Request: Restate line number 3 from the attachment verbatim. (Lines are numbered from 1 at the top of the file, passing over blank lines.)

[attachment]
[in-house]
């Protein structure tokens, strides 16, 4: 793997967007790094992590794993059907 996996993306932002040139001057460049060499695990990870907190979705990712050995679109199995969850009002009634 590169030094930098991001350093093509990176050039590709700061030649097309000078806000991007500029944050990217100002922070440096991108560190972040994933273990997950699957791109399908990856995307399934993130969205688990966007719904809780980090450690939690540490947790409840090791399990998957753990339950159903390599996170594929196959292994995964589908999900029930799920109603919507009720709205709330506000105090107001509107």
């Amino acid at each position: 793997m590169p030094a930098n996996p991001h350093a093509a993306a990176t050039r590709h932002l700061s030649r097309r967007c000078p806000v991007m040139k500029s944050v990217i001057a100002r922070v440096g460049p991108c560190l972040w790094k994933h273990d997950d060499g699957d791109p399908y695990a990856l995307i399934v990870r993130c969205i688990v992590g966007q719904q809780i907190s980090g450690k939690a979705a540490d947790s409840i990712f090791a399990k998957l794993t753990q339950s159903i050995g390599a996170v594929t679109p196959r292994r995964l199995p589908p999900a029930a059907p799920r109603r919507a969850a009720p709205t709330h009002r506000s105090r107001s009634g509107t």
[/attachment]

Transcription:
């Amino acid at each position: 793997m590169p030094a930098n996996p991001h350093a093509a993306a990176t050039r590709h932002l700061s030649r097309r967007c000078p806000v991007m040139k500029s944050v990217i001057a100002r922070v440096g460049p991108c560190l972040w790094k994933h273990d997950d060499g699957d791109p399908y695990a990856l995307i399934v990870r993130c969205i688990v992590g966007q719904q809780i907190s980090g450690k939690a979705a540490d947790s409840i990712f090791a399990k998957l794993t753990q339950s159903i050995g390599a996170v594929t679109p196959r292994r995964l199995p589908p999900a029930a059907p799920r109603r919507a969850a009720p709205t709330h009002r506000s105090r107001s009634g509107t």